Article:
"expectation_suite_name": "first_data.csv.warning",
  "expectations": [
      "expectation_type": "expect_table_columns_to_match_ordered_list",
      "ge_cloud_id": null,
      "kwargs": {
        "column_list": [
          "Unnamed: 0",
          "Daily Time Spent on Site",
          "Area Income",
          "Daily Internet Usage",
          "Ad Topic Line",
          "Clicked on Ad"
      "meta": {}

Now you can easily use this file to edit some expectations without rerun the entire notebook!

4.1.5. Validate Your Data Using a Checkpoint#

Now that you have created the expectations, how do you validate the new data?

That is when Checkpoint comes in handy. Checkpoint bundles batches of data with the corresponding Expectation Suite for validation.

To create your first Checkpoint, type:

$ great_expectations --v3-api checkpoint new first_checkpoint

And a notebook like below will be created for you!

View the notebook here.

In this notebook, you can configure your Checkpoint. Specifically,

  • datasource_name specifies the Datasource

  • expectation_suite_name specifies the name of the Expectations Suite

  • data_asset_name specifies the dataset to validate

my_checkpoint_name = "first_checkpoint"  # This was populated from your CLI command.

yaml_config = f"""
name: {my_checkpoint_name}
config_version: 1.0
class_name: SimpleCheckpoint
run_name_template: "%Y%m%d-%H%M%S-my-run-name-template"
  - batch_request:
      datasource_name: first_data
      data_connector_name: default_inferred_data_connector_name
      data_asset_name: second_data.csv
        index: -1
    expectation_suite_name: first_data.csv.warning

After uncommenting and running the last cell of this notebook, you will see a table that shows whether your validation fails or succeeds. Luckily, the data second_data.csv passes all tests!

To view the detailed information about the results of the test, click the link under Run Time, and you will see a report like below:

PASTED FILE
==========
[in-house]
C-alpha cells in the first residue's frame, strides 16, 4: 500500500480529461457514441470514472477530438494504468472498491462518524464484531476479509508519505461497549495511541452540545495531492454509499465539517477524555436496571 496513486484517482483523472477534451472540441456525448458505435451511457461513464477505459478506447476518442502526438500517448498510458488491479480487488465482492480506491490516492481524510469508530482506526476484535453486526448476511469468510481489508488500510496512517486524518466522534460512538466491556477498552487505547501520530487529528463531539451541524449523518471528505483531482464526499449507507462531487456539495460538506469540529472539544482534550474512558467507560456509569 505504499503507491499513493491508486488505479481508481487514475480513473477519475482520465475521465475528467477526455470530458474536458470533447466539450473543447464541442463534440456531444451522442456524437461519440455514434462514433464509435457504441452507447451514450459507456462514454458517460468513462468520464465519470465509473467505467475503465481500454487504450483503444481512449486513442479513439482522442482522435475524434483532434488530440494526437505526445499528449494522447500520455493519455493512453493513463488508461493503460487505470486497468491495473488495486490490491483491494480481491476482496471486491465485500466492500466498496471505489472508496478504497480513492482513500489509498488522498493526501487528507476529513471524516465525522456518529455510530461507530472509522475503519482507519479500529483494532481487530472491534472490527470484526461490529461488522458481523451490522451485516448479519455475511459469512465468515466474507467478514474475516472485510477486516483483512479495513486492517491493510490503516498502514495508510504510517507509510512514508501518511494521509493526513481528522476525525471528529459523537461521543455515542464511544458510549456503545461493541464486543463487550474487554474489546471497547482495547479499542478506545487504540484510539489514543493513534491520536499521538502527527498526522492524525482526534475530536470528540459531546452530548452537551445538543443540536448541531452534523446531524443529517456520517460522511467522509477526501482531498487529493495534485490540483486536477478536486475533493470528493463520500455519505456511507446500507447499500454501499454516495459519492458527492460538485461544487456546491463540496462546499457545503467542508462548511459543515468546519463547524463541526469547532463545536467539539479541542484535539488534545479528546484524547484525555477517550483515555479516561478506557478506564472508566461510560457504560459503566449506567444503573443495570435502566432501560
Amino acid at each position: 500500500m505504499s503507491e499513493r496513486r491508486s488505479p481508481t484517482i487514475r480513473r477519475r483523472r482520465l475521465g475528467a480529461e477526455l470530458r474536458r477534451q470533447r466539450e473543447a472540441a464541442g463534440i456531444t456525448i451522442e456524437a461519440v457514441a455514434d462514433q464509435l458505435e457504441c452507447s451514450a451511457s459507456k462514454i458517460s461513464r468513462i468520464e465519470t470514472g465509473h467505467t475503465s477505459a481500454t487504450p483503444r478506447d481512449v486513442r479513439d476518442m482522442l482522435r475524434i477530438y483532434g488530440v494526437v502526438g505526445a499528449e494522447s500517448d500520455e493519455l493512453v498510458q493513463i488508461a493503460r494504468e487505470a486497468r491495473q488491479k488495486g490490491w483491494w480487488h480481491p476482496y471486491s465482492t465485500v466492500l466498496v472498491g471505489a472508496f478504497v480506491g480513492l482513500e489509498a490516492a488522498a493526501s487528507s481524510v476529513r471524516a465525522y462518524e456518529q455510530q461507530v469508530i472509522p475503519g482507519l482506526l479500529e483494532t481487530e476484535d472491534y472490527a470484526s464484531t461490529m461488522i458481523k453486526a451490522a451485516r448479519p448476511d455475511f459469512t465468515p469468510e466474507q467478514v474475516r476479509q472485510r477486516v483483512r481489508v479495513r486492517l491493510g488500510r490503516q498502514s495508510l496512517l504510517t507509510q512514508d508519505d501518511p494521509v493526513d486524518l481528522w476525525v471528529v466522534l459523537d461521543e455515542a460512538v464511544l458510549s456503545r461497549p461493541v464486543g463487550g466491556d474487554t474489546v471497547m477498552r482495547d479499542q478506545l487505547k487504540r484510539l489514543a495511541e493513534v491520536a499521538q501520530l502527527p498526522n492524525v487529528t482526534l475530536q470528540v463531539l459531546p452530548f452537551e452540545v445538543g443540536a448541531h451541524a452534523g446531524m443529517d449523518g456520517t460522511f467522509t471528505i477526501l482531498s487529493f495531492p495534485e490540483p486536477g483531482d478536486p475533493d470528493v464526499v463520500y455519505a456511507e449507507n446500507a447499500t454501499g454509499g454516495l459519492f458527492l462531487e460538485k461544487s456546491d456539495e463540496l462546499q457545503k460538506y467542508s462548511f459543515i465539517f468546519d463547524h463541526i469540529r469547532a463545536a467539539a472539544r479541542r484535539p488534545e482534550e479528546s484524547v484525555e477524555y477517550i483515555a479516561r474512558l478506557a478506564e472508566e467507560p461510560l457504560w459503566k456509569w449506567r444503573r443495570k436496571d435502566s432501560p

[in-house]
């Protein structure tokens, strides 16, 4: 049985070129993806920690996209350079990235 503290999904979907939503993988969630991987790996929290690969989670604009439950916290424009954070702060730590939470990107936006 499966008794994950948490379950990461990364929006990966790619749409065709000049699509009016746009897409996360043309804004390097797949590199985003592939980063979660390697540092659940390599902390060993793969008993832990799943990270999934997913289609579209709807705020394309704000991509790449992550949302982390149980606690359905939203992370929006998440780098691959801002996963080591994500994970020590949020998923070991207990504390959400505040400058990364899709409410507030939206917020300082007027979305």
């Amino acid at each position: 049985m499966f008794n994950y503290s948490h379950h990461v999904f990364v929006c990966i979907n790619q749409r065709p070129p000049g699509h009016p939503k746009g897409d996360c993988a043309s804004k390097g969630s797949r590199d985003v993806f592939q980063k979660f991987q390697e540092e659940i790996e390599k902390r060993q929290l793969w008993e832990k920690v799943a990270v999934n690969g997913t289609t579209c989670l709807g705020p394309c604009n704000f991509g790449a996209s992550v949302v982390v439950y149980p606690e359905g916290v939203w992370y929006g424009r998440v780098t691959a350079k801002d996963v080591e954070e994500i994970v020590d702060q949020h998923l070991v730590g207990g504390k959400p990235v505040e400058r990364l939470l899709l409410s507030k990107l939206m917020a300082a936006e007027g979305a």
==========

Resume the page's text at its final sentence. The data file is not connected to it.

View the full report here.

Your new checkpoint is now saved under:

└── first_checkpoint.yml

In the future, if you want to use the same Expectation Suite to validate another data, let’s say third_data.csv , you can just switch second_data.csv with third_data.csv :

name: first_checkpoint
runtime_configuration: {}
  - batch_request:
      datasource_name: first_data
      data_connector_name: default_inferred_data_connector_name
      data_asset_name: third_data.csv # new data to validate 
        index: -1
    expectation_suite_name: first_data.csv.warning

Instead of going back to the notebook and rerunning the last cell, you can just run the Checkpoint in your terminal!

$ great_expectations --v3-api checkpoint run first_checkpoint

Pretty cool, isn’t it? Validate Two Different Datasets at Once#

Sometimes, you might want to validate two different datasets at once using the same Expectation Suite. That can be easily done by adding another batch_request :

  # Validate second_data.csv
  - batch_request:
      datasource_name: first_data
      data_connector_name: default_inferred_data_connector_name
      data_asset_name: second_data.csv
        index: -1
    expectation_suite_name: first_data.csv.warning
  # Validate third_data.csv
  - batch_request:
      datasource_name: first_data
      data_connector_name: default_inferred_data_connector_name
      data_asset_name: third_data.csv
        index: -1
    expectation_suite_name: first_data.csv.warning

Let’s try to run again and see what we get.


4.1.6. Q & A#

What if Great Expectations do not have the Expectations I want?

If none of the built-in Expectations are what you’re looking for, you can easily create custom expectations.

What is the benefit of using Jupyter Notebook?

It can be challenging to create your first expectations using a JSON file. Jupyter Notebook makes it easy for you to edit the premade Expectations in notebook’s cells. You can also visualize your data before writing Expectations.

Do I need to use Jupyter Notebook all the time?

No, Jupyter Notebook makes it easier for beginners to create Expectations, but when you get a hang of it, you can create new Expectations in a JSON file and create new Checkpoints in a YAML file.

If you don’t like any of these methods, I recommend checking out the Great Expectations’ documentation for other ways to create Expectations and Checkpoints.

Why are there so many customizations in Great Expectations?

These customizations allow users to integrate Great Expectations with their existing frameworks easily. Don’t be scared of these customizations. I recommend that you start from the basics then customize one piece of code at a time to fit your goal.